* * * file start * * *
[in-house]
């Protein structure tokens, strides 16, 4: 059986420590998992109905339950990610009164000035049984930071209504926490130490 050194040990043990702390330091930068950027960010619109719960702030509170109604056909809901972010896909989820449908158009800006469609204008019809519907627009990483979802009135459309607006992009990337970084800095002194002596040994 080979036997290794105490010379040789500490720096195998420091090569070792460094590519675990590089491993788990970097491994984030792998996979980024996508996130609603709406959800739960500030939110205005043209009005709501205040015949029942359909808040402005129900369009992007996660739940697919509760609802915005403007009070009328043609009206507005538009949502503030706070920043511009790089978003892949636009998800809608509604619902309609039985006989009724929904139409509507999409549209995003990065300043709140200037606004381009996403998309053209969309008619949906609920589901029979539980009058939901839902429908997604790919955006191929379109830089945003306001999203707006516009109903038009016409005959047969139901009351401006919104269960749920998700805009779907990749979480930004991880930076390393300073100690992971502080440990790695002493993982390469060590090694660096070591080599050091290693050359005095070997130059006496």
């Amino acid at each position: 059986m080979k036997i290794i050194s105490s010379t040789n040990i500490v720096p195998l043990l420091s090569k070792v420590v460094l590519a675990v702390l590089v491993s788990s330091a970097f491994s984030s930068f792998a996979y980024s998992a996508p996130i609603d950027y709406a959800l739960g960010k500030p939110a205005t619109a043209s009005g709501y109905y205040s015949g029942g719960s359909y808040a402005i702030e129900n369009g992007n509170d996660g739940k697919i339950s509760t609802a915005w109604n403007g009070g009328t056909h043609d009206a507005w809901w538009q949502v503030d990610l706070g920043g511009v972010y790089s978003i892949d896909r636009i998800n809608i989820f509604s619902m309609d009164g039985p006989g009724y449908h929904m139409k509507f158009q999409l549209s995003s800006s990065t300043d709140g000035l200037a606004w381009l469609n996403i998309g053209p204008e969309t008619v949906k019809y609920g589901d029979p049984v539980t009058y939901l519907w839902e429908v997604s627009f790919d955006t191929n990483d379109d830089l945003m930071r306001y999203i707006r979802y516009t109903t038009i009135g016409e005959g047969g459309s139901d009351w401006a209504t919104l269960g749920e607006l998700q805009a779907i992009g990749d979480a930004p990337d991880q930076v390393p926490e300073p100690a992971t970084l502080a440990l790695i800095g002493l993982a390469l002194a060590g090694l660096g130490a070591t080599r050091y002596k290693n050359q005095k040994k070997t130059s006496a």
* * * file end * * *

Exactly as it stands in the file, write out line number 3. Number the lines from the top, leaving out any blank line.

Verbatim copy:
């Amino acid at each position: 059986m080979k036997i290794i050194s105490s010379t040789n040990i500490v720096p195998l043990l420091s090569k070792v420590v460094l590519a675990v702390l590089v491993s788990s330091a970097f491994s984030s930068f792998a996979y980024s998992a996508p996130i609603d950027y709406a959800l739960g960010k500030p939110a205005t619109a043209s009005g709501y109905y205040s015949g029942g719960s359909y808040a402005i702030e129900n369009g992007n509170d996660g739940k697919i339950s509760t609802a915005w109604n403007g009070g009328t056909h043609d009206a507005w809901w538009q949502v503030d990610l706070g920043g511009v972010y790089s978003i892949d896909r636009i998800n809608i989820f509604s619902m309609d009164g039985p006989g009724y449908h929904m139409k509507f158009q999409l549209s995003s800006s990065t300043d709140g000035l200037a606004w381009l469609n996403i998309g053209p204008e969309t008619v949906k019809y609920g589901d029979p049984v539980t009058y939901l519907w839902e429908v997604s627009f790919d955006t191929n990483d379109d830089l945003m930071r306001y999203i707006r979802y516009t109903t038009i009135g016409e005959g047969g459309s139901d009351w401006a209504t919104l269960g749920e607006l998700q805009a779907i992009g990749d979480a930004p990337d991880q930076v390393p926490e300073p100690a992971t970084l502080a440990l790695i800095g002493l993982a390469l002194a060590g090694l660096g130490a070591t080599r050091y002596k290693n050359q005095k040994k070997t130059s006496a």